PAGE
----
(AP Photo/Steve Helber, File)

What Killed Brand Loyalty?

Consumers are not inclined to be loyal to brands as they once were because the underlying value of loyalty itself is no longer particularly relevant. In the old world, loyalty was good and something we aspired to give and receive across all aspects of life . . . with friends, family, employers, dentists, doctors, bankers, and maybe even the federal government. But generational experiences have made sticking with “tried and true” a sucker bet. Loyalty means remaining the same. Not exploring alternatives. Putting your head in the sand and maybe even missing a beach party.

Over the last three generations, major trends in marriage, religion, politics, and corporate America have reframed expectations for surviving and thriving in this world. The consistent theme is that change is not something to be feared or avoided. Change is inherently good. And the hankering for change is increasing at an accelerated rate.

The historical concept of loyalty as a value is hinged in the desire for long-term connections and mutual trust on both sides of the equation. The reasons we believed that loyalty was an important social value are no longer valid.

To wit, here are five trends where “new and different” are usurping “tried and true.”

Work

Generations ago, loyal employees were celebrated with gold watches and retirement parties. Then corporate layoffs became the more common method of exit. Both employers and employees learned that their relationship was more practical than sentimental. The labor force has gradually gotten more comfortable with a new standard. It would be tough to find a millennial today with the remotest interest in working for any company for 30 years. In the spirit of “you’re not the boss of me,” more people are self-employed than ever before. Today, 15.5 million people are currently self-employed as independent contractors, according to the latest report from the US Bureau of Labor Statistics. The trend is projected to accelerate rapidly, with 60 million people (or 40% of the total workforce) working for themselves by 2020.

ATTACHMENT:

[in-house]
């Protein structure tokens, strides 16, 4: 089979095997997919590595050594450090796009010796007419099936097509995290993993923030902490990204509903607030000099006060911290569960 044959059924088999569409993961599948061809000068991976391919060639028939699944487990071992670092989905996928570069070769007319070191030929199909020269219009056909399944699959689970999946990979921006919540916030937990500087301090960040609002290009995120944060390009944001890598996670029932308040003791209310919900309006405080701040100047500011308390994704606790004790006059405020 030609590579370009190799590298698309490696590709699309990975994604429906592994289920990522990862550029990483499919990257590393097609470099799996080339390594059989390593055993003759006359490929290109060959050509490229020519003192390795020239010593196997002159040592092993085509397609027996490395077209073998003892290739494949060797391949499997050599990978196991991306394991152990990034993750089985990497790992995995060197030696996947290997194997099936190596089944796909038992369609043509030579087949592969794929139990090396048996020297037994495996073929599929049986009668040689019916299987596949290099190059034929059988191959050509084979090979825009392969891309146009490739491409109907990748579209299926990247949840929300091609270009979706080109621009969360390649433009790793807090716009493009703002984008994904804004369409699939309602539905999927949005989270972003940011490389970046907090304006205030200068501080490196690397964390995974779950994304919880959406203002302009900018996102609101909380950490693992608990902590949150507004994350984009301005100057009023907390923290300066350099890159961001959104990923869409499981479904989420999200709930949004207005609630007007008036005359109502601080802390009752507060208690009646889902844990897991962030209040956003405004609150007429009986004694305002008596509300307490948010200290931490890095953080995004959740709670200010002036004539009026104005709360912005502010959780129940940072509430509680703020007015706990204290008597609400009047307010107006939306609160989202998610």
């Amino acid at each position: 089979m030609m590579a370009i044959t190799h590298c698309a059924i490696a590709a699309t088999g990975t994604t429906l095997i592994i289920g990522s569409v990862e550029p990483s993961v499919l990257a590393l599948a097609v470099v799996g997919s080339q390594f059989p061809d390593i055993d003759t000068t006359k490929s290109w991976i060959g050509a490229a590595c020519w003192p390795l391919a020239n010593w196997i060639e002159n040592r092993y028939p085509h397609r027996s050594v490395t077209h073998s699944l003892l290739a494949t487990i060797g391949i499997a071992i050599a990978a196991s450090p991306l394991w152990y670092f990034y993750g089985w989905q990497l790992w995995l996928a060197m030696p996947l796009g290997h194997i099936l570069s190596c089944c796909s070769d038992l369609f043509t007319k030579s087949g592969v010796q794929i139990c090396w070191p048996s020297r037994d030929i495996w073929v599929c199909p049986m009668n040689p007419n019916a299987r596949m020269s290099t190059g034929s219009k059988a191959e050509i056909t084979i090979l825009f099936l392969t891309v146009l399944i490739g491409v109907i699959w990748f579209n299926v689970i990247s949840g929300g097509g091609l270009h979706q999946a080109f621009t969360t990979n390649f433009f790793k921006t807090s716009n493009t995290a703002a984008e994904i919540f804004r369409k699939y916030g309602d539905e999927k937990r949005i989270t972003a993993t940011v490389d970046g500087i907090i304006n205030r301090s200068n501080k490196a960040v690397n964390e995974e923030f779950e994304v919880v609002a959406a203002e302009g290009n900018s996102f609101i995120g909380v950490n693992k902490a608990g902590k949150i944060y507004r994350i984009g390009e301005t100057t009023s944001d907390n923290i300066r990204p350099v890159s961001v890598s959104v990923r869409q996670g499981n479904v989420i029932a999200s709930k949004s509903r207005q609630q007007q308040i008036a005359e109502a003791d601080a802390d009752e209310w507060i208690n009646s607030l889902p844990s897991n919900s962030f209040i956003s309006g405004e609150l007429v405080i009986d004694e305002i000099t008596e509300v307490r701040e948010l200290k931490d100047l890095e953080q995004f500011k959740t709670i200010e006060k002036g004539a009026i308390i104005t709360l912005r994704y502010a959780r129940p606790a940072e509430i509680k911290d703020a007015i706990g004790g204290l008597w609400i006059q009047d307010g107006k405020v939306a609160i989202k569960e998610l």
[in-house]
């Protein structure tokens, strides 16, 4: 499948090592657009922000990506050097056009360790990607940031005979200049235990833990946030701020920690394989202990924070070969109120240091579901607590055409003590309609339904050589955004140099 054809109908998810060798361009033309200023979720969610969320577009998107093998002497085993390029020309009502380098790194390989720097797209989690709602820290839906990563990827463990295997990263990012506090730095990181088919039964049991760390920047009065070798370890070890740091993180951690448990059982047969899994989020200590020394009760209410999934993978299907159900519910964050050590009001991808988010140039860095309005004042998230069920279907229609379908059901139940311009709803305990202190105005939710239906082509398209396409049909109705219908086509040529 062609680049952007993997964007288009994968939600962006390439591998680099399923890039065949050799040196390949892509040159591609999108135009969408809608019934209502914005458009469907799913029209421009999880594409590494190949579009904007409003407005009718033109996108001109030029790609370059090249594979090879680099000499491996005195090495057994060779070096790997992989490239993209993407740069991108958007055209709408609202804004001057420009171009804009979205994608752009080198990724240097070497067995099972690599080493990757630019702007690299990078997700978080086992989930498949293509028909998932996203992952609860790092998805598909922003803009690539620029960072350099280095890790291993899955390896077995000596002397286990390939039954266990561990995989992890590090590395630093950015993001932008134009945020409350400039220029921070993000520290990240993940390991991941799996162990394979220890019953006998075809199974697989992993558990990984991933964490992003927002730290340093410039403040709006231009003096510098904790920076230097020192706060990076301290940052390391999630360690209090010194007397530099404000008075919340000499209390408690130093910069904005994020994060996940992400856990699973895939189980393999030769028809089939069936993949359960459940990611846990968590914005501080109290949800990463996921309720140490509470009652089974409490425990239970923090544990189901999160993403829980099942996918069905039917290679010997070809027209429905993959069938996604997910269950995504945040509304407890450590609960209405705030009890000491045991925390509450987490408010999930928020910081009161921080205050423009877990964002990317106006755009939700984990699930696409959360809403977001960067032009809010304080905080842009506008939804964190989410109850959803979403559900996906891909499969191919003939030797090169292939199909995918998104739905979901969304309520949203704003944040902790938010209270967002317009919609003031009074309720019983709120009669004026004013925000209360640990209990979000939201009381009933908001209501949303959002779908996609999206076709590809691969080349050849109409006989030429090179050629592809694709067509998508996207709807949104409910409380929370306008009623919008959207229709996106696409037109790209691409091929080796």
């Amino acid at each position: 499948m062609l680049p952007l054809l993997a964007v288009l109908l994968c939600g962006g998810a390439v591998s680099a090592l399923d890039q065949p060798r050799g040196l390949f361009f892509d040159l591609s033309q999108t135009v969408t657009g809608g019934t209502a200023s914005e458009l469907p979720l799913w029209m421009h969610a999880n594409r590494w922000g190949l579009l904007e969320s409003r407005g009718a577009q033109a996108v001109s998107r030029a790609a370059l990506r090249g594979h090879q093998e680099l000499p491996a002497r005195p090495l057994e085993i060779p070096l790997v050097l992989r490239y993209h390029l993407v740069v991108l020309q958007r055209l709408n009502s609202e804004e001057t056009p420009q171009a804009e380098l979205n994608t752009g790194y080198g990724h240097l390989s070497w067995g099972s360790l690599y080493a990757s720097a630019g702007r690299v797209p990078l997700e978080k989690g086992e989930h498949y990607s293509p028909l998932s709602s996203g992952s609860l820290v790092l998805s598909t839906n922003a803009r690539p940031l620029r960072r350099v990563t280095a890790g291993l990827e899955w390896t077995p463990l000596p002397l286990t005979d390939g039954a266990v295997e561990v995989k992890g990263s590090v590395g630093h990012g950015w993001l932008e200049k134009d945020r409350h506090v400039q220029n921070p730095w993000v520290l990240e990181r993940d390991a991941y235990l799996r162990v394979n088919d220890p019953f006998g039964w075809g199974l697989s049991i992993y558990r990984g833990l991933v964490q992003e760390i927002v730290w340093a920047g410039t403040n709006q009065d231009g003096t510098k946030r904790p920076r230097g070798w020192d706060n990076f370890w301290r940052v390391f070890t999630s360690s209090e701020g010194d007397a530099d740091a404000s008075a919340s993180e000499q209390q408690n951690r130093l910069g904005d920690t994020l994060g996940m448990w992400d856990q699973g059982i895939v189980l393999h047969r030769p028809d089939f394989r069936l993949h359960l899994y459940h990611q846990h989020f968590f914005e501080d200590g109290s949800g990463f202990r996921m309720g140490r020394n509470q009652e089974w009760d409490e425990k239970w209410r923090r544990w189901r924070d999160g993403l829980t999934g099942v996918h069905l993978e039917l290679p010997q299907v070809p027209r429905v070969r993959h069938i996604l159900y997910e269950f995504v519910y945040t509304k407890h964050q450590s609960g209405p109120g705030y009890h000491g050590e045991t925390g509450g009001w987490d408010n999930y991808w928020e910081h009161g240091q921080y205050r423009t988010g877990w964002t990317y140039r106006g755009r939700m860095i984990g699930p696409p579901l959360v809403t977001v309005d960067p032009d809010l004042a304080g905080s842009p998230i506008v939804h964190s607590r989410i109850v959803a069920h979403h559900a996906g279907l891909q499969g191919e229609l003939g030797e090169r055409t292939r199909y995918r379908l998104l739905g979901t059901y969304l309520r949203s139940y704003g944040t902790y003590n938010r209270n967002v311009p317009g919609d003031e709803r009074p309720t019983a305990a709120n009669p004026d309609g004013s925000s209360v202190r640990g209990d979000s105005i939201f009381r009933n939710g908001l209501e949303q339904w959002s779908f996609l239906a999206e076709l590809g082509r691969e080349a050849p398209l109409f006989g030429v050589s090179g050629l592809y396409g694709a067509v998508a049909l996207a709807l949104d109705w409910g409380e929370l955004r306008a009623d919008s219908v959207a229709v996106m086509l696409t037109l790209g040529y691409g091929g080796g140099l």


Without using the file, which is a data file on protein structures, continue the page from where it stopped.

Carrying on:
Religion

Many no longer feel the need to commit to a dogma. Spiritual beliefs are fluid, with “nothing in particular” as the most popular answer to a Pew Research Center survey on religion. Adults who say they are atheists or agnostic now constitute 23% of the population, up from 17% just 10 years ago. One third of millennials say the same. On a practical level, this trend is not just about the beliefs themselves but about behaviors and connections associated with a particular place of worship. On an episode of the show 30 Rock, the character played by Tina Fey was once asked her religion. She answered, “I pretty much do whatever Oprah says.” Why go to a communal service when Super Soul Sunday is so readily available to view alone anytime?

Romance

More than 50% of millennials grew up with divorced parents, and 41% grew up with parents who were never married at all. Both they and their parents know firsthand that “happily ever after” is just for old Disney movies. But beyond the stats is the change in perceptions from viewing broken relationships as failures, instead of  shared experiences on life’s journey. Families are blended and iterative. No need for judgment of the new normal.